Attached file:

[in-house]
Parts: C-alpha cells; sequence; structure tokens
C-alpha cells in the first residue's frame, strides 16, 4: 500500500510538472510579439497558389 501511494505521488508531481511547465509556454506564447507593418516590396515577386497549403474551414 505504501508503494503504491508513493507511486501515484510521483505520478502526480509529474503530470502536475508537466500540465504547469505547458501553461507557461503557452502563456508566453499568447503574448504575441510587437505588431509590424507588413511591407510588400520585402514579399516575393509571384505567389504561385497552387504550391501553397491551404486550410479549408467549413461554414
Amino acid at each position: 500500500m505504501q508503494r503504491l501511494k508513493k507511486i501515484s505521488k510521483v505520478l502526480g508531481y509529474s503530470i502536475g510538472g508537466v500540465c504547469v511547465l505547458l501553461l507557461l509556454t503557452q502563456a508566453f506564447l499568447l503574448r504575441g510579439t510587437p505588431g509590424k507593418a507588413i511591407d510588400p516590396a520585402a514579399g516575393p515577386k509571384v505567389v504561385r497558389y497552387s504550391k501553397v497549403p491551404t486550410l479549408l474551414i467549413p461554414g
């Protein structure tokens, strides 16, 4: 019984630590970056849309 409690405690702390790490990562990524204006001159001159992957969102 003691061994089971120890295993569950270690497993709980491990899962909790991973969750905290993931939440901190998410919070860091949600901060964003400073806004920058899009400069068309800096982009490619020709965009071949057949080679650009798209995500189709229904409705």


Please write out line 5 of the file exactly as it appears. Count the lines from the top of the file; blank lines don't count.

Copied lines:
């Protein structure tokens, strides 16, 4: 019984630590970056849309 409690405690702390790490990562990524204006001159001159992957969102 003691061994089971120890295993569950270690497993709980491990899962909790991973969750905290993931939440901190998410919070860091949600901060964003400073806004920058899009400069068309800096982009490619020709965009071949057949080679650009798209995500189709229904409705």